Fort Lauderdale Mayor Pushes City's Plan To Fix Infrastructure Problems During Town Hall
People were eager to hear Fort Lauderdale leaders' action plans in the aftermath of last month's sewage spills.
City Mayor Dean Trantalis addressed more than 255 people in city hall during a town hall Thursday night.
The topic: aging infrastructure and sewage.
"I'm looking to see they have a plan in the first place and that the plan is solid," resident Juliette Rocque said.
Trantalis opened the packed town hall with a 30-minute speech recapping the December sewage breaks that spewed roughly 127 million gallons of sewage – and he offered an explanation for how the city got into its current situation.
"The prior administration raided utility funds and spent the money to balance the budget for the city's general operations," Trantalis said. "This shell game took $20 million a year that should have been earmarked for utility maintenance and upgrades. In all, they drained $120 million in reserves."
The commission is in its second year of a four-year plan to wean off this practice, so as not to shock the budget. City Manager Chris Lagerbloom told residents during the town hall the city should be able to stop having to move funds in less time than planned, three years instead of four.
Before he was elected mayor, Trantalis served on the commission from 2003 to 2006. He served again from 2013 to the present.
During the town hall, Assistant City Manager Ashley Boxer read aloud questions that were submitted for city leaders' review ahead of time:
"The next question is from an anonymous resident. And it's for the mayor," Boxer said. "I believe you have a long way to go to regain our trust in the cities and commission's competence. ... What will you do to regain our trust and concretely demonstrate your competence to be proactive and cost effective?"
The mayor responded to the question, suddenly not wanting to place blame.
"I don't want to look at the past, I don't want us to talk about who did what, who failed to do what – you know, who, should've, could've, would've. Right?" he said. "We're here today and we as a commission have repeated our commitment to making things happen."
While city leaders maintain the more than 50-year-old pipes are disintegrating and corroding due to age, some people blame the breaks on the pace of urban development in downtown.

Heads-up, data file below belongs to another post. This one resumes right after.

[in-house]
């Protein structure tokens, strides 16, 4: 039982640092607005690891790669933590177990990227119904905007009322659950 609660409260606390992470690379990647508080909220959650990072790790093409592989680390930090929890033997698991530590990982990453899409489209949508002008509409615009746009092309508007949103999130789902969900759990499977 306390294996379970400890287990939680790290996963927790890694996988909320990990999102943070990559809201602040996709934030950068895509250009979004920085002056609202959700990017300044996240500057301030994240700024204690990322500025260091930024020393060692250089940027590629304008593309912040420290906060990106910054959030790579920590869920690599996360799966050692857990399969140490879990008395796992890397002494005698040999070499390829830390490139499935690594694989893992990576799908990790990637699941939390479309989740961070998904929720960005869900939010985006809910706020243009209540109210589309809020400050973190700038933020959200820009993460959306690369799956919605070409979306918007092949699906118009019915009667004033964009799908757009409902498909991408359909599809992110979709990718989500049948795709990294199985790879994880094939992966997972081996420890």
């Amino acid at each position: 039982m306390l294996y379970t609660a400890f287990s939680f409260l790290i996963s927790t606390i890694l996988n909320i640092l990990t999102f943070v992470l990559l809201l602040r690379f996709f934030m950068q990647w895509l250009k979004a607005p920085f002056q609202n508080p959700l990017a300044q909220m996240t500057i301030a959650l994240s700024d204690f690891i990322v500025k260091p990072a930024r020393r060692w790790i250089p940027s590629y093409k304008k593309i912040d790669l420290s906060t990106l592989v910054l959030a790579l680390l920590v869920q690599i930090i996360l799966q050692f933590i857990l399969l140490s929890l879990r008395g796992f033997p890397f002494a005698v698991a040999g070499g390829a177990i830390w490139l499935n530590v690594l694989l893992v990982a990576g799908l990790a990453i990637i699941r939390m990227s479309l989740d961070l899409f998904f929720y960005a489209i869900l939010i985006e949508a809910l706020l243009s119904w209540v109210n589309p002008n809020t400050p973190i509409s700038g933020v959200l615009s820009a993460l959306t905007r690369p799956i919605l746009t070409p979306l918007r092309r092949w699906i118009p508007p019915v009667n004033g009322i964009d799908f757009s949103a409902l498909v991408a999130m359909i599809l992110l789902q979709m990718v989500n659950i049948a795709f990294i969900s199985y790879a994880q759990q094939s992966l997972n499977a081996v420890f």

City resident Diana Gagne wants to see the city enact a building moratorium. She felt the question was somewhat dismissed at the town hall:
"I want it to be an agenda item at the next meeting," Gagne said. "I really feel the citizens have made it clear that that's what they want."
An online petition that now has more than 2,000 signatures asks the city for a moratorium.
Trantalis said a moratorium wouldn't stop projects that have already been approved.
"We need to have a conversation on that," he said." Previous commissions have voted for new buildings, some of which you see under construction, and some of which that have yet to break ground," he said. "During the next several years, you're going to continue to see impact on development.
Gagne will continue to rally this Sunday, when residents will gather on land in Colee Hammock Park, and on boats in the New River to hold a 'Floatest,' or Floating Protest against the recent sewage spills.
Trantalis worked to assure residents during the town hall that the city's plan for a long-term sewage and infrastructure fix is already underway.
Part of the work to replace a disintegrating pipe in the Rio Vista neighborhood is expected to be done within 90 days.
"We expect the assessment of the entire sewer force main system to be completed by March," Trantalis said. "I promise this: at the end of the day, Fort Lauderdale will have the utility infrastructure that a modern metropolitan area expects and deserves."
After the town hall some residents, including John Roth, were ready to see the plans discussed lead to more work starting in the streets.
"I'm pleased with the quality of the responses that they gave to the public and the question now is, we have to quit advertising and promoting – and roll up our sleeves and get to work, " Roth said. "That's all there is to it."